WASHINGTON/MOSCOW (Reuters) - U.S. President Barack Obama raised the stakes in an East-West confrontation over Crimea on Thursday by targeting some of Russian President Vladimir Putin’s closest long-time political and business allies with personal sanctions.
The extension of visa bans and asset freezes into Putin’s inner circle came as Moscow rushed to consolidate the annexation of the Black Sea peninsula, seized from Ukraine last month, and to boost its military presence in the region.
Russian troops took over three Ukrainian warships in Crimea on Thursday, using stun grenades in one incident, a Ukrainian spokesman said. Kiev also said it had begun withdrawing its border guards, surrounded and outnumbered by Russian forces, from Crimea to the mainland.
The 20 names added to the U.S. blacklist included Kremlin banker Yuri Kovalchuk and his Bank Rossiya, major oil and commodities trader Gennady Timchenko and the brothers Arkady and Boris Rotenberg, linked to big contracts on gas pipelines and at the Sochi Olympics, as well as Putin’s chief of staff and his deputy, the head of military intelligence and a railways chief.
Most grew rich after being associated with Putin since the former KGB officer began his ascent to power in the mayor’s office of St Petersburg in the 1990s.
In a statement explaining the sanctions, the U.S. Treasury said: “Gennady Timchenko is one of the founders of Gunvor, one of the world’s largest independent commodity trading companies involved in the oil and energy markets.
“Timchenko’s activities in the energy sector have been directly linked to Putin. Putin has investments in Gunvor and may have access to Gunvor funds.”
Putin has denied any link with Gunvor in the past. The Swiss-based oil trading company said in a statement that Putin had no ownership of Gunvor and “any understanding otherwise is fundamentally misinformed and outrageous”.
It also said Timchenko, who has Finnish as well as Russian citizenship, had sold his 43 percent stake in Gunvor to its chief executive, Torbjorn Tornqvist, on Wednesday as part of what the company called a “contingency plan”.
Moscow retaliated by announcing its own sanctions against senior U.S. politicians, with the Foreign Ministry saying U.S. action would “hit the United States like a boomerang”.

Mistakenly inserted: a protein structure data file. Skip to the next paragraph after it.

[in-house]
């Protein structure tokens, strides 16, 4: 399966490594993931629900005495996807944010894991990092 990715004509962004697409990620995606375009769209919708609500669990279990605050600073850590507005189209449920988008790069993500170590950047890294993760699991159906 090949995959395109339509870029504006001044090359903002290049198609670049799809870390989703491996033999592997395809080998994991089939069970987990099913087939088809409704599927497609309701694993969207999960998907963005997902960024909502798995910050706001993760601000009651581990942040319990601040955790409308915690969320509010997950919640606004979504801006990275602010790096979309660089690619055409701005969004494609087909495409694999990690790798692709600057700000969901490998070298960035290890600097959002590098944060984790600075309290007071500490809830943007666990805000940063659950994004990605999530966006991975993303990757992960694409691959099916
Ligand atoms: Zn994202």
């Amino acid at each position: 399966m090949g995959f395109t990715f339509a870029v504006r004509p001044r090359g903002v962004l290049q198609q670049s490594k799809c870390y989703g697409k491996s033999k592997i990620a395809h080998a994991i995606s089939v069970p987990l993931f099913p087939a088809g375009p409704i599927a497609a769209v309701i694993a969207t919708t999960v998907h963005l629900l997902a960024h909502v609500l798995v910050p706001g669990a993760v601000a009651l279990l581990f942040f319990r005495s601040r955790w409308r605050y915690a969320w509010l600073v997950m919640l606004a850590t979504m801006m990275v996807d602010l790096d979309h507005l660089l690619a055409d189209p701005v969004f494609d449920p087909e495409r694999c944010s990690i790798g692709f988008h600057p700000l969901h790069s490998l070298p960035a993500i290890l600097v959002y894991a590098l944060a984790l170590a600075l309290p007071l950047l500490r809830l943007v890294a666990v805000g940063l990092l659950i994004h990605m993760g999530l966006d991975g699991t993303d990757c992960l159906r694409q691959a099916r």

European Union leaders meeting in Brussels agreed to add 12 more Russian and Crimean officials to their sanctions list for visa bans and asset freezes and to cancel a planned EU-Russia summit in Sochi and forthcoming bilateral summits with Moscow.
The names will be published on Friday but diplomats said the EU would not go as far as Washington in hitting Putin’s money men. German Chancellor Angela Merkel said the EU had a different legal basis and needed proof that individuals had been directly involved in violating Ukraine’s sovereignty.
She told reporters the executive European Commission had been tasked to prepare for possible broad economic sanctions in case Russia moved further into Ukraine or acted to destabilize the situation. Officials said the sanctions could affect trade, finance, energy and arms supplies.
The EU also agreed to send its own observer mission to Ukraine if Moscow continues to block monitors from the pan-European Organisation for Security and Cooperation in Europe.
EU sources said behind closed doors the leaders also discussed a radical plan to reduce their dependence on Russian energy by agreeing to negotiate gas purchases collectively with Moscow instead of country-by-country. The leaders made no mention of this at a late-night news conferences.
The sources said the EU would also accelerate work to upgrade cross-border energy networks to reduce individual member states’ vulnerability to supply cuts, and speed up building new liquefied natural gas import terminals to diversify suppliers.